3. They always gave me the creeps. Not that I had one. But after watching Dixie’s Oregon and WA state traverses (PCT) seeing how wet she got, especially through all that wet snow, I thought…. too dangerous. She does seem to have a ‘charmed’ aire about her, or she has a very high pain/discomfort threshold. I see that The Hiking Rev. was successful with his ultra light, but I don’t recall him hitting heavy snows. I always liked my solid tents. Especially my Moss Outland. OK it’s heavy, but I knew I was going to be dry, ventilated, and decent amount of room. This year I bought a MEC Spark2 one person and though untested, the set up was nice and I felt well covered inside..

    • I like many UL tents, but the trick is knowing when and where to use them (environmental factors). For example, some people think they’re basically 1-season (summer) tents like a lot of UL clothing and gear. But most people can’t afford to own a summer UL tent and one for the other three seasons.

      PS – I gave up watching TV about 15 years ago due to all the commercials. Youtube is a million times worse.

      • Been wanting to get into backpacking, but im a bit overwhelmed by all the information when it comes to make the right, usually very expensive, purchase. Taking all of these cons into account is there a “lighter” tent that you would recommend? I know it won’t ever be perfect, but I would love a tent I can count on to work, even if it does weigh a little bit more.

        • I happen to like the REI Quarter Dome SL 1 pictured in the article quite a lot. I use it when I don’t want to think too hard about bringing the perfect ultralight tent or searching for the perfect campsite for an ultralight tent. It’s quite adaptable and easy to pack.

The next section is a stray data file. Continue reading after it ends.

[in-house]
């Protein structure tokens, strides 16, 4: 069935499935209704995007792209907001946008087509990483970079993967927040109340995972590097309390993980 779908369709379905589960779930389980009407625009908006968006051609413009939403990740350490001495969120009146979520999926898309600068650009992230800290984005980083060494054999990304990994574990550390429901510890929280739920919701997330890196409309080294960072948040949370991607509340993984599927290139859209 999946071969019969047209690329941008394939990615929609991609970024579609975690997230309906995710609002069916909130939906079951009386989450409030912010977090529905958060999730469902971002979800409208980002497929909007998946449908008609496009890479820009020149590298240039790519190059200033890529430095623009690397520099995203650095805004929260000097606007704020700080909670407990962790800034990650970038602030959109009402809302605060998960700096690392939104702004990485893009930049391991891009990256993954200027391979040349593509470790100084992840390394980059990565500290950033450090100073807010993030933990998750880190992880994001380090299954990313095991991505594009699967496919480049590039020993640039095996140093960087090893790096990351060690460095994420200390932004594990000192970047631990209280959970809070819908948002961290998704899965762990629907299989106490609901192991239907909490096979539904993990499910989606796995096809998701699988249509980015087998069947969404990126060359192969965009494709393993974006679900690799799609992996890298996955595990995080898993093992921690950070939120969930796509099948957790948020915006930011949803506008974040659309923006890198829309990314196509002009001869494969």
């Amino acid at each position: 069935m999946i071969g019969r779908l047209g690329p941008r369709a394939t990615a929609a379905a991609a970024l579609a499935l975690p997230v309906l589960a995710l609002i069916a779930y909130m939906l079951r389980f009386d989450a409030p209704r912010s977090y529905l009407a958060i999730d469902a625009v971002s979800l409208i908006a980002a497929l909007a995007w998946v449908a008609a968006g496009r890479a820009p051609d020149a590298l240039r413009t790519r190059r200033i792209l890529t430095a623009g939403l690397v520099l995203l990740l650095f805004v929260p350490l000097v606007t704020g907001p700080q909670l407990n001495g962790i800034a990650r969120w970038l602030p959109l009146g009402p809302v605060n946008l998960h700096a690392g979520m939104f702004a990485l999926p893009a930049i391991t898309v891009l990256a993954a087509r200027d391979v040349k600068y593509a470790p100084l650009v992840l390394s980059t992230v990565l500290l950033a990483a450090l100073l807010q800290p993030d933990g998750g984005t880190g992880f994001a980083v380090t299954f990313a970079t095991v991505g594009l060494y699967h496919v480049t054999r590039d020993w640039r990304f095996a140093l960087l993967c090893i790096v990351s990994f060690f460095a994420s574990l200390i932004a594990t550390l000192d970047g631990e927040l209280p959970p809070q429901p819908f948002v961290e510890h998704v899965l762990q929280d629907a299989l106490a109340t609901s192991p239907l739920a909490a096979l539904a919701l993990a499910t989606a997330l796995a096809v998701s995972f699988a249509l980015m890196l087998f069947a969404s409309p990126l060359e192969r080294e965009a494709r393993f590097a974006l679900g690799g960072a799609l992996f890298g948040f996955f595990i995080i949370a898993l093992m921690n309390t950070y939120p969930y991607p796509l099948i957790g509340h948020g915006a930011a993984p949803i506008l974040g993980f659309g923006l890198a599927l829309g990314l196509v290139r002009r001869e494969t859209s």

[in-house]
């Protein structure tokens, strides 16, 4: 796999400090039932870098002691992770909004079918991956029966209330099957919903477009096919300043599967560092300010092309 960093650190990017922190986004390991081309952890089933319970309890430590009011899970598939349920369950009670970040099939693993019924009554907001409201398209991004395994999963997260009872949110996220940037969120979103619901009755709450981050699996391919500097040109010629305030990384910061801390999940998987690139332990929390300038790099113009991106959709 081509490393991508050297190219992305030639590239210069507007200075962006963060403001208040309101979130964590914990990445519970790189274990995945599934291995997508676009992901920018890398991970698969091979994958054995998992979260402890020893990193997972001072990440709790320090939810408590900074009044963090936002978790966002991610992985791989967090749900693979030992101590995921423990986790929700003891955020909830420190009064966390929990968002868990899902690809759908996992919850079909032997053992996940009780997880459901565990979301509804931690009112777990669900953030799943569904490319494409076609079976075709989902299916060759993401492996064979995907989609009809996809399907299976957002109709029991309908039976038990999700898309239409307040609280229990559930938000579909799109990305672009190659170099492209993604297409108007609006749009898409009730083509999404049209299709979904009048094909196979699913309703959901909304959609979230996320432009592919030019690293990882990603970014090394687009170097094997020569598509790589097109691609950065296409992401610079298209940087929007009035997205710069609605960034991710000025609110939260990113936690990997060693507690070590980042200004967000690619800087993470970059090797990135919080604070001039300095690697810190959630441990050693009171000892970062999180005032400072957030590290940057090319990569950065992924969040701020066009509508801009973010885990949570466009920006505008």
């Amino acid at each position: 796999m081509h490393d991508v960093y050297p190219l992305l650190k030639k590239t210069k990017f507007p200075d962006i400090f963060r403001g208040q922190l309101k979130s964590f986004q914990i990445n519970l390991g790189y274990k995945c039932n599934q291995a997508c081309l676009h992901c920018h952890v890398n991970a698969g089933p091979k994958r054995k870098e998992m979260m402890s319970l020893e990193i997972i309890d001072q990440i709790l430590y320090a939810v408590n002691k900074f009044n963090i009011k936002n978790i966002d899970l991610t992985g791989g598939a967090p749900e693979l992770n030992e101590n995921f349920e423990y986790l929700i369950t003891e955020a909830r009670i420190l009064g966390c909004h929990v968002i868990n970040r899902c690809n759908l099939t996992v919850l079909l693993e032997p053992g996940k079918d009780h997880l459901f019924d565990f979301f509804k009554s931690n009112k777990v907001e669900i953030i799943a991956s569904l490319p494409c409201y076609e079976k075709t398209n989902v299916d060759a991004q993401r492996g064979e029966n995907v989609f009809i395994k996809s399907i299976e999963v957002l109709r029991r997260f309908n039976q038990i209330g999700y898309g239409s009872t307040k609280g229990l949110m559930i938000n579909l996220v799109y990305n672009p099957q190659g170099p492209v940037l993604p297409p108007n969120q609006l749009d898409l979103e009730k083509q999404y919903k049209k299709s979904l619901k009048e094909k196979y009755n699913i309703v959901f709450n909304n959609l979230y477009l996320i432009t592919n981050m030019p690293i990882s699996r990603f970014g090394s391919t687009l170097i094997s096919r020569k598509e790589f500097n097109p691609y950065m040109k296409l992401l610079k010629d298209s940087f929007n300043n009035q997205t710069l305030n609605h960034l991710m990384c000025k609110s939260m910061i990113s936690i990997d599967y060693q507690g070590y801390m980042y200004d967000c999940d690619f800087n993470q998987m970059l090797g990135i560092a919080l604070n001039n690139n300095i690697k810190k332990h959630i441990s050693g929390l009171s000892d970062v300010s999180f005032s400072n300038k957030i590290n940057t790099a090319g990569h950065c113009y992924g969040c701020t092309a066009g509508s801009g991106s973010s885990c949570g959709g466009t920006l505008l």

• Before taking the plunge into ultralight equipment think about your preference: camping and comfort vs hiking. If you prefer to camp more and walk less you may want to avoid the cost of ultralight equipment.
        Pmags has an ultralight for ultra cheap list that can provide budget alternatives that I would recommend checking out if you are budget minded.

      • Hi Philip, if you have a YouTube subscription, you won’t see a single ad.

    • I would recommend anyone that is new to backpacking to get a less expensive and heavier version of everything then work your way into specific technical gear. It’s a lot of money to spend on a hobby you may not like. You can honestly get geared for a night or two for $200 bucks with Amazon/deals/gear trade. Avoid REI as they will rip you off with intermediate level gear.

      • Do you have personal issues with Rei? Curious as to why you would say something so negative about them.

      • I think their return policy is just what people new to backpacking need!

      • I own the Quarter dome SL1 and absolutely love it, REI I’ve had nothing but great luck with the company. I’m basically a hammock guy ,but really enjoy using tents and tarps also. Having options is key.

      • Intermediate can often be the sweet spot that’s needed. Between sale price and return policy and a basic understanding of what you need and don’t need, intermediate can become ideal!

      • I mean. As intermediate gear goes, REI isn’t bad. Sure, you can probably do cheaper online, but their stuff is pretty good and they provide fantastic support and service.

        I would agree though, they hedge slightly toward value over absolute cutting edge in most cases.

    • I dunno. Dixie does seem to catch charmed, near misses with grace, but also the grace of experience to take an awful lot in stride.

      Some of her videos and choices very much nudged me back toward, “Yeah, that’s not for me” territory, lol. Tough if cheery gal, that one.

      I think Philip put it really well: Research and understand the tradeoffs being made with ultralight gear. The experience of others is a helpful tool there.

  4. Used to be on BPL

    Two thumbs up.
    Excellent write up.
    This is motivating me to call in sick and get my tent out from the garage.

  5. I own 2 Trekking poles tents and when I know I’ll be on a wooden tent platform I bring a handful of drywall screws to use as anchors. They don’t have to be in very far and have never failed me..

    • I can’t see the platforms lasting very long if everyone used screws to hold their tents down!